Head of governing conservatives says environmental protection must "get the priority it deserves"
Humankind cannot continue living and economising the way it has, as the earth is reaching its limits, writes Annegret Kramp-Karrenbauer, head of the governing Christian Democratic Union (CDU), in a guest commentary in German weekly Die Zeit. To ensure intergenerational fairness, the costs of today’s way of life “must be paid today and become part of a sustainable model for the economy and society,” she writes. She adds that securing the natural foundations of life and averting a lasting damage to the environment should “get the priority it deserves”, stressing that the government is facing a renewed call by the population to strengthen energy and environment policy. Kramp-Karrenbauer sees an increased willingness to change among the public and calls for a “circular thinking” when it comes to the country’s way of life and its economy. “Germany can prove that innovative strength and willingness to change can guide our society and thus create the necessary impetus to save the natural foundations of life. […] Germany in particular must assume its pioneering role in order to convince others through its actions.”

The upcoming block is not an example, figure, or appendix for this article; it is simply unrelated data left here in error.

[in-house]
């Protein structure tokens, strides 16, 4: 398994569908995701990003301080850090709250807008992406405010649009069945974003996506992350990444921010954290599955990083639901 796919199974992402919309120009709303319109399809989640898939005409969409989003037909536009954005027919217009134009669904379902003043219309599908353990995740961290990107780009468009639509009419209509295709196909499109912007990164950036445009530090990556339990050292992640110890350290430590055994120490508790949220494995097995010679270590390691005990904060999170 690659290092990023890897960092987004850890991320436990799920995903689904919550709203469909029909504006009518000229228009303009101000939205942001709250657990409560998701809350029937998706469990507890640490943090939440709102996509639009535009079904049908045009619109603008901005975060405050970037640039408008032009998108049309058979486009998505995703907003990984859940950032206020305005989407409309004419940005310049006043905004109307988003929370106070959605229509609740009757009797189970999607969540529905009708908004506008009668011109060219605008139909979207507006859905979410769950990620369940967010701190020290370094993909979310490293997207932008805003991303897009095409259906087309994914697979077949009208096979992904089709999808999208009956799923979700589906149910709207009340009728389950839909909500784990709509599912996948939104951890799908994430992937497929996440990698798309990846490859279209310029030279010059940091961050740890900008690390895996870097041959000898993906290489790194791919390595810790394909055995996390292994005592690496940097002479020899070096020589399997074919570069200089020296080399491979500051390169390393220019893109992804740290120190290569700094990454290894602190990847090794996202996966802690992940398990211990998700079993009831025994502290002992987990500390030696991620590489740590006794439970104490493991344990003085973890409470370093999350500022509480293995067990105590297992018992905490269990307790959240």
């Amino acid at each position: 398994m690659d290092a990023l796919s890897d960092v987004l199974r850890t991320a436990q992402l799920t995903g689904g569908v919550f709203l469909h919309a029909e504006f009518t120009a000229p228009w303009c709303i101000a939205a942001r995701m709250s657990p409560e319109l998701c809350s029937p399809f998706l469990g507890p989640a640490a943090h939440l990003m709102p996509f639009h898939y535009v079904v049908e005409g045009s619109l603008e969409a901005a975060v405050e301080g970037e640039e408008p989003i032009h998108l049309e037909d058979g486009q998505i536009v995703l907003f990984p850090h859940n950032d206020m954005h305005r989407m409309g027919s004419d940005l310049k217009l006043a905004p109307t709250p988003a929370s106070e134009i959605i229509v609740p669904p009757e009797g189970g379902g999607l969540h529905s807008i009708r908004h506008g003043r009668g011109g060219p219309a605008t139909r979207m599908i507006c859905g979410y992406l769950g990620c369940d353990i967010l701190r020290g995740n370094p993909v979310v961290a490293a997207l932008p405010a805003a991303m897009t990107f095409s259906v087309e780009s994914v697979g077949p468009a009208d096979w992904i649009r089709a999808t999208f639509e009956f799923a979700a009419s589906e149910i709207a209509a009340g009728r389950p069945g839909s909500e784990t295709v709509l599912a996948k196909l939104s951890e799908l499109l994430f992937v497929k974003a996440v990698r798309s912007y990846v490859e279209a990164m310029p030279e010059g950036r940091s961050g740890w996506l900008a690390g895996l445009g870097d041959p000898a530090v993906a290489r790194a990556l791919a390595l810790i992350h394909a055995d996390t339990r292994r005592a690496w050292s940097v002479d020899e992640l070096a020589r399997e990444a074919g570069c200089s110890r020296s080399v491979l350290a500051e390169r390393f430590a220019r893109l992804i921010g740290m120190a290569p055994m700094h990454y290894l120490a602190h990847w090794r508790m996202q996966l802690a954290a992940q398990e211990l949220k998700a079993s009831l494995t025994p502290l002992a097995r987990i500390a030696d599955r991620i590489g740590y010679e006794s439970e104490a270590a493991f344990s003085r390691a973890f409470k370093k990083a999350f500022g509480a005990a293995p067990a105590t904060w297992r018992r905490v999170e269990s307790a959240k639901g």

Germany’s governing parties are increasingly under pressure to introduce effective climate policy as large parts of the population – fuelled by the Fridays For Future student protests – call for more ambitious action. The European elections delivered major gains for Green parties in several countries as voters signalled a strong desire for more aggressive action on climate change. In Germany, the Greens' surge was especially strong. The party doubled its support, coming in second to Merkel’s conservative CDU/CSU alliance. The Green landslide has since pushed Germany’s governing parties to put greater focus on combatting climate change. A close Merkel ally and her possible successor as chancellor, Kramp-Karrenbauer is seen as a talented all-rounder, but energy and climate policy have until recently not been a focus for her. She warned in June that climate policy had the potential to become a polarising issue in the country.